05/11/07 — WCC graduate overcame brain injury to rebuild her life, career

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WCC graduate overcame brain injury to rebuild her life, career

By Bonnie Edwards
Published in News on May 11, 2007 1:45 PM

Tiffany Mills of Grantham almost died several times while in a coma at Pitt Memorial Hospital. Doctors didn't know if she would survive. They said she would never walk again.

Tiffany, now 22, is not only walking. She will graduate Saturday from Wayne Community College with a diploma in business administration. And if all goes as expected, she will receive her associate degree in December.

Tiffany doesn't remember being thrown onto the highway from the back seat of a four-wheeler in 2003 or the helicopter that took her to the hospital with a severe brain injury. She doesn't remember anything from that summer.

She was in a coma for nearly a month and after a two-month stay at Pitt, she came to Renu Life in Goldsboro for another four months of 24-hour care.

Her oldest sister, Glenda Bass worked at Renu Life, and her mother, Debbie Mills, worked there second shift. After the accident, her twin brother, Bill, went to work there, too.

"Thank God we knew how to work with traumatic brain injury," Debbie said.

If they didn't, she said, the family would not have known to push her.

When the family would bring Tiffany home on weekends from Pitt, all she wanted to do was go to her room and close the door.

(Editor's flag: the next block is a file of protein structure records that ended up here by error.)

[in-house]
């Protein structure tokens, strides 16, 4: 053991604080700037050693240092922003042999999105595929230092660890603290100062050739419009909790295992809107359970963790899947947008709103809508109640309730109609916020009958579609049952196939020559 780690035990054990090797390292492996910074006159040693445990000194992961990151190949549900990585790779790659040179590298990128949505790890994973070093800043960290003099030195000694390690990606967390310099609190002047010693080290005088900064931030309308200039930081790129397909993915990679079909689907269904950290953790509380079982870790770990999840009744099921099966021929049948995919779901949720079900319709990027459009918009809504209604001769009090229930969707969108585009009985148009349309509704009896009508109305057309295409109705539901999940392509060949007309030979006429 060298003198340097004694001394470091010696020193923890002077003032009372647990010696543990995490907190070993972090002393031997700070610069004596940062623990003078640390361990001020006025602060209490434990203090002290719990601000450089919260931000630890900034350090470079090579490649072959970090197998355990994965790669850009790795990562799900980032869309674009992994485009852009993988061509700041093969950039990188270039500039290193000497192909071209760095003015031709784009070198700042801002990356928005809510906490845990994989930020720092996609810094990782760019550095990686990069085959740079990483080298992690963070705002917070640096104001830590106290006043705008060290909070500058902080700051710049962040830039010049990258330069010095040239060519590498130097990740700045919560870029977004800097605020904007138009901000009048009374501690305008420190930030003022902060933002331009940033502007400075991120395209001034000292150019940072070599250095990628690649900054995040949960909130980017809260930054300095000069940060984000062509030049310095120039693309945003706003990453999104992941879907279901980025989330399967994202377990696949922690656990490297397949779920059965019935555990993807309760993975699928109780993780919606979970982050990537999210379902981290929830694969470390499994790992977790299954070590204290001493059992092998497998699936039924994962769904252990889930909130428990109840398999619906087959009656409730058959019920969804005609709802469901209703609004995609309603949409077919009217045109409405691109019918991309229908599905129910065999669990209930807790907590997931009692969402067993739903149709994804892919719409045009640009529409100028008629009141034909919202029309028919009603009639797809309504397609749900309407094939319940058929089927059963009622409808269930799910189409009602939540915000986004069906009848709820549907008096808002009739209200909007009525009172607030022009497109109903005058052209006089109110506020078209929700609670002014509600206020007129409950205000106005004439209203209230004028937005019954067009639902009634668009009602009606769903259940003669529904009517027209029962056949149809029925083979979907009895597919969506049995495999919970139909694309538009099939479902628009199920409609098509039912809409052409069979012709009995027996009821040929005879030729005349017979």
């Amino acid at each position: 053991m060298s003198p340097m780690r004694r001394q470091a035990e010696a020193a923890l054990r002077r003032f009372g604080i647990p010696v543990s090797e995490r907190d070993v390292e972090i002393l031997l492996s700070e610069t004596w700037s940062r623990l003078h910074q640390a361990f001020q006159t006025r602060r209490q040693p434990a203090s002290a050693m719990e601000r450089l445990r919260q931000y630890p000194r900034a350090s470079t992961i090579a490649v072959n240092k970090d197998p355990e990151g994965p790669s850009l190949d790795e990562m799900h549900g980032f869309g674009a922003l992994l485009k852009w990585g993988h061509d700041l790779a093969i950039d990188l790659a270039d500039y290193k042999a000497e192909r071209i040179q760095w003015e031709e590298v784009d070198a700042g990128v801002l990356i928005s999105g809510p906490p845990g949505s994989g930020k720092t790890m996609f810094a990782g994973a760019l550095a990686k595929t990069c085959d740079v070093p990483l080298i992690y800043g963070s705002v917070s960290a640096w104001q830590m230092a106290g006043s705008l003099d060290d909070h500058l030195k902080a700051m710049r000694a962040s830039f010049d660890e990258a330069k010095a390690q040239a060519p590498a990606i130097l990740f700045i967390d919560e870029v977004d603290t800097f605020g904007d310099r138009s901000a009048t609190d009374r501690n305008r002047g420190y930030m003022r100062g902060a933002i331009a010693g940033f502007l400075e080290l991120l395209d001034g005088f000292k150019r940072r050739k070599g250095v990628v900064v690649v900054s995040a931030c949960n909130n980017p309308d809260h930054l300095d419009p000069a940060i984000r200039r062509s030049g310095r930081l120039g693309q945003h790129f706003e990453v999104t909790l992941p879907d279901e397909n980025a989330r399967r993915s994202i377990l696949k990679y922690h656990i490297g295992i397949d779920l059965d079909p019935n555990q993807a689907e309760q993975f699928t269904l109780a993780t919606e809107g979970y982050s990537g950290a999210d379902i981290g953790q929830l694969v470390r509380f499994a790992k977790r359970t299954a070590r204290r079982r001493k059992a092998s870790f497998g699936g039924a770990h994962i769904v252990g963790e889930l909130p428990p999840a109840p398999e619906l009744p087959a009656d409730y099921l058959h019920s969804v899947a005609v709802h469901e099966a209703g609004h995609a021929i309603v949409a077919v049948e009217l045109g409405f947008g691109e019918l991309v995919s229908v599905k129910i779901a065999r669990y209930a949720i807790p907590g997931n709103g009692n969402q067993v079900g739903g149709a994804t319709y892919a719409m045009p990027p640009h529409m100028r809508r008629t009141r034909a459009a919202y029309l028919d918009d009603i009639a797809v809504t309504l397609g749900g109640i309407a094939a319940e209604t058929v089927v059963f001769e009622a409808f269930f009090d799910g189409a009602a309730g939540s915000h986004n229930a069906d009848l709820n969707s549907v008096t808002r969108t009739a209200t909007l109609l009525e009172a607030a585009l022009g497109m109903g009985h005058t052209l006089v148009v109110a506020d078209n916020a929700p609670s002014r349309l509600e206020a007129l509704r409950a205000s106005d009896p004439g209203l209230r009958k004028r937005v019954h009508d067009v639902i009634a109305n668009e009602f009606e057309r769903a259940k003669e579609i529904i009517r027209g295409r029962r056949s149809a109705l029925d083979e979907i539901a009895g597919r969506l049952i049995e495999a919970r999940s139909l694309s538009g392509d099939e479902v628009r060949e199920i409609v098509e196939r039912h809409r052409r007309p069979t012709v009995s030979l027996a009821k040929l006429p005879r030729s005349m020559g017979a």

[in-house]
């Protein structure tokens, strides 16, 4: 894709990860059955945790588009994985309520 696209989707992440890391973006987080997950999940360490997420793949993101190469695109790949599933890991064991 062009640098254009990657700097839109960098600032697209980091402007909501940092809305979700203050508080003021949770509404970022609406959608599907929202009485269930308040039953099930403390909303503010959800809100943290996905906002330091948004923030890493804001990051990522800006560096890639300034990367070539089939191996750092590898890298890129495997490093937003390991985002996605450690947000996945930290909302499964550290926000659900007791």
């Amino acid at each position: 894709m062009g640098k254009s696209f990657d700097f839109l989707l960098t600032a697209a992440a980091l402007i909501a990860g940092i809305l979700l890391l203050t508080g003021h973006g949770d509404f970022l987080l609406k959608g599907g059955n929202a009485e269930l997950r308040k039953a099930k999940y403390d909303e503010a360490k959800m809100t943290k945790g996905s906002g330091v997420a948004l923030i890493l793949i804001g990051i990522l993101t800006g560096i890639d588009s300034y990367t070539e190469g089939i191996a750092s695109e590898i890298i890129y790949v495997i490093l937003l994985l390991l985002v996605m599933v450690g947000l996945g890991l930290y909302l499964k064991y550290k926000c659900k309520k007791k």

The family would have none of that. They knew if you push a victim of traumatic brain injury, you always see results.

"A lot of parents don't push them. If you don't know how to work with (TBI), it can be bad," he mother said.

But Tiffany has always pushed herself, too. When the accident happened, she was working two jobs and attending Wayne Community College. She was working toward her associate degree to transfer to a university and realize her lifelong dream to become an elementary school teacher.

She is a substitute teacher now.

"Who knows? It might lead to something," she said.

At first when she returned to Wayne Community, she figured she would only be able to earn a one-year diplaom. But her advisor, Norm Crumpacker, told her there was no need to stop there and that she should pursue her associate degree.

The doctors had told her to start out with just one course.

She started with three.

"She's just a miracle," her mother said.